Purpose: To determine how a cooling vest worn during a warm-up could influence selected performance (countermovement jump [CMJ]), physical (global positioning system [GPS] metrics), and psychophysiological (body temperature and perceptual) variables. Methods : In a randomized, crossover design, 12 elite male World Rugby Sevens Series athletes completed an outdoor (wet bulb globe temperature 23–27°C) match-specific externally valid 30-min warm-up wearing a phase-change cooling vest (VEST) and without (CONTROL), on separate occasions 7 d apart. CMJ was assessed before and after the warm-up, with GPS indices and heart rate monitored during the warm-ups, while core temperature (T c; ingestible telemetric pill; n = 6) was recorded throughout the experimental period. Measures of thermal sensation (TS) and thermal comfort (TC) was obtained pre-warm-up and post-warm-up, with rating of perceived exertion (RPE) taken post-warm-ups. Results: Athletes in VEST had a lower ΔT c (mean [SD]: VEST = 1.3°C [0.1°C]; CONTROL = 2.0°C [0.2°C]) from pre-warm-up to post-warm-up (effect size; ±90% confidence limit: −1.54; ±0.62) and T c peak (mean [SD]: VEST = 37.8°C [0.3°C]; CONTROL = 38.5°C [0.3°C]) at the end of the warm-up (−1.59; ±0.64) compared with CONTROL. Athletes in VEST demonstrated a decrease in ΔTS (−1.59; ±0.72) and ΔTC (−1.63; ±0.73) pre-warm-up to post-warm-up, with a lower RPE post-warm-up (−1.01; ±0.46) than CONTROL. Changes in CMJ and GPS indices were trivial between conditions (effect size < 0.2). Conclusions: Wearing the vest prior to and during a warm-up can elicit favorable alterations in physiological (T c) and perceptual (TS, TC, and RPE) warm-up responses, without compromising the utilized warm-up characteristics or physical-performance measures.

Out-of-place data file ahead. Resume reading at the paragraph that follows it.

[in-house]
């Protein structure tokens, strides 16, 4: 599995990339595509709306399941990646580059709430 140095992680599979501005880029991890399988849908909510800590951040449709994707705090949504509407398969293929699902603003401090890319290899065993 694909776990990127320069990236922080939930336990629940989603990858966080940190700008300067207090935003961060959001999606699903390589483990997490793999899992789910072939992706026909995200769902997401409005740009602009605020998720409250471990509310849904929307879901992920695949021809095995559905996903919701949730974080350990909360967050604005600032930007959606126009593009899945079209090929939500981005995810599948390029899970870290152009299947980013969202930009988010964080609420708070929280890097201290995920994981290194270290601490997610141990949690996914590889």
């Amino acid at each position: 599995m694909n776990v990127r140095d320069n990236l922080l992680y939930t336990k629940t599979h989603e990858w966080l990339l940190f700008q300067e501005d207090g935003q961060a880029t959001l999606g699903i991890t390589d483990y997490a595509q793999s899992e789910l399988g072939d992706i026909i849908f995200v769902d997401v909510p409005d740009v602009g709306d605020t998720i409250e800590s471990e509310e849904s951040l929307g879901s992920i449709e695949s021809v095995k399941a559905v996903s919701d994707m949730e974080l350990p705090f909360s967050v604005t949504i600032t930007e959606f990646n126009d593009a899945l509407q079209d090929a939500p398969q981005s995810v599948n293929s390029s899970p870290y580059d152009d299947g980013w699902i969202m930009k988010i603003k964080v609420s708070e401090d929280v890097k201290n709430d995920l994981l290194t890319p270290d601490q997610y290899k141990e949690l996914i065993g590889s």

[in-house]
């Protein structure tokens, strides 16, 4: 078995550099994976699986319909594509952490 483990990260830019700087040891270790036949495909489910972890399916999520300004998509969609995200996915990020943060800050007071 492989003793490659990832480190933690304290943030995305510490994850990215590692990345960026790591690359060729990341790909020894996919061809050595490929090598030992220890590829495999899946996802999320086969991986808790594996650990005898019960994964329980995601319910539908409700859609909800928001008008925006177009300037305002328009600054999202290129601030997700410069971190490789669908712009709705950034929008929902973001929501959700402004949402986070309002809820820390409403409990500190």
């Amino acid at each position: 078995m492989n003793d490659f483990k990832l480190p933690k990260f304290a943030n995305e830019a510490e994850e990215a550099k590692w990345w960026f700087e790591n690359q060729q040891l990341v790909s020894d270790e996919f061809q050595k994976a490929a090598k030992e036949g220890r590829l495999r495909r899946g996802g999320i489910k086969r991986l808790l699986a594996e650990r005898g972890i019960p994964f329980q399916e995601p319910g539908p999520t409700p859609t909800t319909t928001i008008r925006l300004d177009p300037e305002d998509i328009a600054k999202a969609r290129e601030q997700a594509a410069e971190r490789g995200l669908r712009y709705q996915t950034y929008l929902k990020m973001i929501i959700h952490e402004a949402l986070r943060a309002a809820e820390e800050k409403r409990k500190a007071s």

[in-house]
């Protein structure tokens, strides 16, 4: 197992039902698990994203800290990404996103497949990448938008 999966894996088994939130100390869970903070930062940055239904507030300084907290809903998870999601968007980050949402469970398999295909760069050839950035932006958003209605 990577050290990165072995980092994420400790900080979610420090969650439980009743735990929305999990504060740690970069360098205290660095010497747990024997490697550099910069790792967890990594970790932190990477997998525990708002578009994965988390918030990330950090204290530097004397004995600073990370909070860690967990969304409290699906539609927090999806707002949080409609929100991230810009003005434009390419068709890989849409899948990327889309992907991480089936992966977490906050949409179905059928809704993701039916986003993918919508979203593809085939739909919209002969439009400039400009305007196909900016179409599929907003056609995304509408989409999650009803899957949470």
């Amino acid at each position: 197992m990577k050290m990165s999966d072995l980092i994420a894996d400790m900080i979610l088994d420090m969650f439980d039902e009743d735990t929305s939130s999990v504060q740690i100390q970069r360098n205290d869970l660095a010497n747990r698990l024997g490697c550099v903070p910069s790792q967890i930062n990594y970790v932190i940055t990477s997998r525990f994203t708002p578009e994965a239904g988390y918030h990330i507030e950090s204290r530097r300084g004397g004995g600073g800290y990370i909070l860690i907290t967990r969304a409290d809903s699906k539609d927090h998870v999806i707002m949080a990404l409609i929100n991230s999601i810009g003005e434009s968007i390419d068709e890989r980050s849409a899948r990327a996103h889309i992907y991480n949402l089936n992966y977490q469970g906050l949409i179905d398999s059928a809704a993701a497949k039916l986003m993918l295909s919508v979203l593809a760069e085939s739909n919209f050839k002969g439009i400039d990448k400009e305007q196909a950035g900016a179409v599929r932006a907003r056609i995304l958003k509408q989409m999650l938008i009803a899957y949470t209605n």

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, and Osteoarthritic Pain in Older Adults Marijke Hopman-Rock * Floris W. Kraaimaat * Johannes W.J. Bijlsma * 10 1996 4 4 324 337 10.1123/japa.4.4.324 Physical Performance Measures for Characterizing High Functioning Older Persons Takashi Kinugasa * Hiroshi Nagasaki * Taketo Furuna * Hajime